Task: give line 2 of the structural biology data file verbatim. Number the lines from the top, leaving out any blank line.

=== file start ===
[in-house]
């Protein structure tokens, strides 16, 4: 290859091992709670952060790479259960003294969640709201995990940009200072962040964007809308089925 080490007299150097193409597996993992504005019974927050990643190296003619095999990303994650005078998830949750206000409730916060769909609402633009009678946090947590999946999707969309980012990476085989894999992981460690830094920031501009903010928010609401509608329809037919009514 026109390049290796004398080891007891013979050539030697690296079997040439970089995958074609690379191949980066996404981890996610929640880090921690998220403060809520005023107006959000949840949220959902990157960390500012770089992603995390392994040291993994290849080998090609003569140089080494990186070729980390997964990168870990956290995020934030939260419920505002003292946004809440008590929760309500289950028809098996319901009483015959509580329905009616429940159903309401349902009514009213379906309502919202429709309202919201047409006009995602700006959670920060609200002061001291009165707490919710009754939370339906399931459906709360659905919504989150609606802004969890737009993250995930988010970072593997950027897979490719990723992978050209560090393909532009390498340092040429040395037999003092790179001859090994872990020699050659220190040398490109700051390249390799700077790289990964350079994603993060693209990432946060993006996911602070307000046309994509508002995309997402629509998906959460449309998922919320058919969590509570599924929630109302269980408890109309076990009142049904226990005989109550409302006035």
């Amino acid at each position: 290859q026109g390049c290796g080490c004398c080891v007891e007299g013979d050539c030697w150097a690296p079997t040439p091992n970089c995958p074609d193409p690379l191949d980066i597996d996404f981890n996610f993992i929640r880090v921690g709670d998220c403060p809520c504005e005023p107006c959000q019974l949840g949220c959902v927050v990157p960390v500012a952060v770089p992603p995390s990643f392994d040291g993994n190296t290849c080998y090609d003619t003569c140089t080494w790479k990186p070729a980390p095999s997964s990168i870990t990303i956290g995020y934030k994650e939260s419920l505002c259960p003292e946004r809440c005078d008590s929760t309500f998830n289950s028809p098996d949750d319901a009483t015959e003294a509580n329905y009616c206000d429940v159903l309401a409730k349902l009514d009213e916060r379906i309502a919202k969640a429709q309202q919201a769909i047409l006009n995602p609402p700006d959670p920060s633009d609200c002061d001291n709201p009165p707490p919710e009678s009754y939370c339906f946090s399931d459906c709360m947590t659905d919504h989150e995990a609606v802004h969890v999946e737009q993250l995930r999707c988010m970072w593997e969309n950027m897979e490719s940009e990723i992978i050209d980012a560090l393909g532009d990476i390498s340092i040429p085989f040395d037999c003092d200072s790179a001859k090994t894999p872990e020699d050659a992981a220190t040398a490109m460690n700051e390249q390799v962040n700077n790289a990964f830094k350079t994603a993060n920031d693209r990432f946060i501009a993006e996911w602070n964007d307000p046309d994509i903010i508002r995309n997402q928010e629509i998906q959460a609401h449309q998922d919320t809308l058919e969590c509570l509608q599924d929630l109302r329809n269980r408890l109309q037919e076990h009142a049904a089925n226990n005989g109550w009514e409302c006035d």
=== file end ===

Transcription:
């Protein structure tokens, strides 16, 4: 290859091992709670952060790479259960003294969640709201995990940009200072962040964007809308089925 080490007299150097193409597996993992504005019974927050990643190296003619095999990303994650005078998830949750206000409730916060769909609402633009009678946090947590999946999707969309980012990476085989894999992981460690830094920031501009903010928010609401509608329809037919009514 026109390049290796004398080891007891013979050539030697690296079997040439970089995958074609690379191949980066996404981890996610929640880090921690998220403060809520005023107006959000949840949220959902990157960390500012770089992603995390392994040291993994290849080998090609003569140089080494990186070729980390997964990168870990956290995020934030939260419920505002003292946004809440008590929760309500289950028809098996319901009483015959509580329905009616429940159903309401349902009514009213379906309502919202429709309202919201047409006009995602700006959670920060609200002061001291009165707490919710009754939370339906399931459906709360659905919504989150609606802004969890737009993250995930988010970072593997950027897979490719990723992978050209560090393909532009390498340092040429040395037999003092790179001859090994872990020699050659220190040398490109700051390249390799700077790289990964350079994603993060693209990432946060993006996911602070307000046309994509508002995309997402629509998906959460449309998922919320058919969590509570599924929630109302269980408890109309076990009142049904226990005989109550409302006035």